It was also the first time going in a car - with my strongarmed co-stall-volunteer - which is just as well with having to be there on time instead of roll up when the train network feels like getting you there, as well as there being someone else to guilt you into getting up and setting off at the right time rather than having a lie-in.
|The zinester fun room was back with a different typewriter|
It's a different day out as a stall-holder. When you're away from your stall, like a nervous parent, a quarter of your brain is doing radar pings of your stall: do I need to go back and talk to whoever's visiting the stall now? Have I made sure the person looking after the stall has a nice hot cup of tea? You get to be jealous of the other stall holders who are definitely getting much more attention (it's a bit of a red herring, as you only notice this in the bits of the day when your stall isn't busy). And you really notice the different styles of interaction of people who come up to the table.
My usual frustration at zinefest stalls is a lack of labelling - something that looks artsy and has an enigmatic name on its own is intriguing, in a room of 100 such things it's just annoying - so slap bang in the middle of the BCNs was an explanation of what it is and what kind of reader might like it, and similar notes for other things on the stall.
|The fabulous BCN / other bizines / bi info stall|
It was sad this time to find fewer workshops going on and no equivalent to the "100 years ago" display and "Sheffield history" live artworking of the past two years. The art and bigger workshop schedules were fab things to have and helped the less outgoing attendees' participation, I think, but they take some finding and instigating - it's not meant as a big criticism of the organisers who finessed a whole host of stalls into place. I umm'ed and ahh'ed about putting in a workshop offer but didn't quite feel I had enough of the right roots to run a session at Zinefest, and also thought tabling for the first time was enough of an adventure. Baby steps.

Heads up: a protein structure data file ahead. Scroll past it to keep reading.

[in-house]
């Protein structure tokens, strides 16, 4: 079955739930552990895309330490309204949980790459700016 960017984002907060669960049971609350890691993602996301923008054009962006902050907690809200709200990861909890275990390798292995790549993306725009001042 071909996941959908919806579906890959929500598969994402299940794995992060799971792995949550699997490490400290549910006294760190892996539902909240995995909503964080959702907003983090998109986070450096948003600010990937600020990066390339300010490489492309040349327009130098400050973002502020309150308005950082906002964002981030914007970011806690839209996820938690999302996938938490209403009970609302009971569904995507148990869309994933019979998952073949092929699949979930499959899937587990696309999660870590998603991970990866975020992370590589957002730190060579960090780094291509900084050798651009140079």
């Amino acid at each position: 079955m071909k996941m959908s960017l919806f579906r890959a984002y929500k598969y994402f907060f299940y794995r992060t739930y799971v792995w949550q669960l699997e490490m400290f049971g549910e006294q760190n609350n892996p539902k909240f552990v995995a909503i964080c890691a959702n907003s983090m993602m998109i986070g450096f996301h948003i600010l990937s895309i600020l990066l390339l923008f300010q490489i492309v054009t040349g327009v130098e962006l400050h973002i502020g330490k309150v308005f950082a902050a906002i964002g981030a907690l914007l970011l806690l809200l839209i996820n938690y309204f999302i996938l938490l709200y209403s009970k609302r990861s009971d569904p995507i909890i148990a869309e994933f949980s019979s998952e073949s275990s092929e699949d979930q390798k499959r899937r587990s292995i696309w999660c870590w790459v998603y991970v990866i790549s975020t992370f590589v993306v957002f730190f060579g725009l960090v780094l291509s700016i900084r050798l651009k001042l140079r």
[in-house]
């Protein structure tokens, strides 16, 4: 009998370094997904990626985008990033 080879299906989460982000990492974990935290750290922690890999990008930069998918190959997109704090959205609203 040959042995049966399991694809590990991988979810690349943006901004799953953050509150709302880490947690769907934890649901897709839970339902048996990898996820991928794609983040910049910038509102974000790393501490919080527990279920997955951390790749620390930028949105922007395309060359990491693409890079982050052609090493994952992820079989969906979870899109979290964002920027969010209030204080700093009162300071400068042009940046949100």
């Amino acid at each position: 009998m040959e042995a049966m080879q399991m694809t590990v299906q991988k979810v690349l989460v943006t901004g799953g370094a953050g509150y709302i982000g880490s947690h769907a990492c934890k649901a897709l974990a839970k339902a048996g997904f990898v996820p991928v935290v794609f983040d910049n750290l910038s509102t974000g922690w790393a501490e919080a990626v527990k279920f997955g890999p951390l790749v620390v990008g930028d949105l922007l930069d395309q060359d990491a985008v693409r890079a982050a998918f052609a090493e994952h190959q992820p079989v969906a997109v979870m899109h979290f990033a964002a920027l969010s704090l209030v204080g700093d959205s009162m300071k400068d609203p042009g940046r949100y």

We didn't take enough to cover the cost of having a stall. While it would have been good to do so, that wasn't the real aim: this was about getting the word out and sharing info with people who would benefit from it.
|You're in the right place...|
A pile of BCNs went and my stockpile is about 70 copies of Getting Bi lighter. Lots of my hastily-made Northern Bis flyers were taken with the aid of "where are you from? ah, there's a bi group there, here are the details" conversations. We're in a weird uptick time in bi group organising in the North: two years ago such conversations would have gone "Manchester's nearest to you then" almost every time, but now we have a bit of a blossoming with meets in Leeds, Sheffield and Liverpool.
There must have been some political thingy or other on nearby - some people showed up wearing Labour pin badges, and were were noticeable for making sure they got seen without actually giving any support to what was going on, and avoiding actual eyecontact or conversation. A (I googled and discovered Lib Dem) council candidate who was not badged and stickered up came by too, did actual talking in order to learn about things and find out what she could pass on to appropriate people locally, and gave us some money for some of the things she was taking.
Being a bit ziney and a bit strand-of-LGBT-community-info, ours was a stall with specific niche appeal, but there were really good conversations with perhaps 25 people through the day, and only one visit that could be described as consisting of "eww bisexuals are icky hahaha".
So quite a good day out...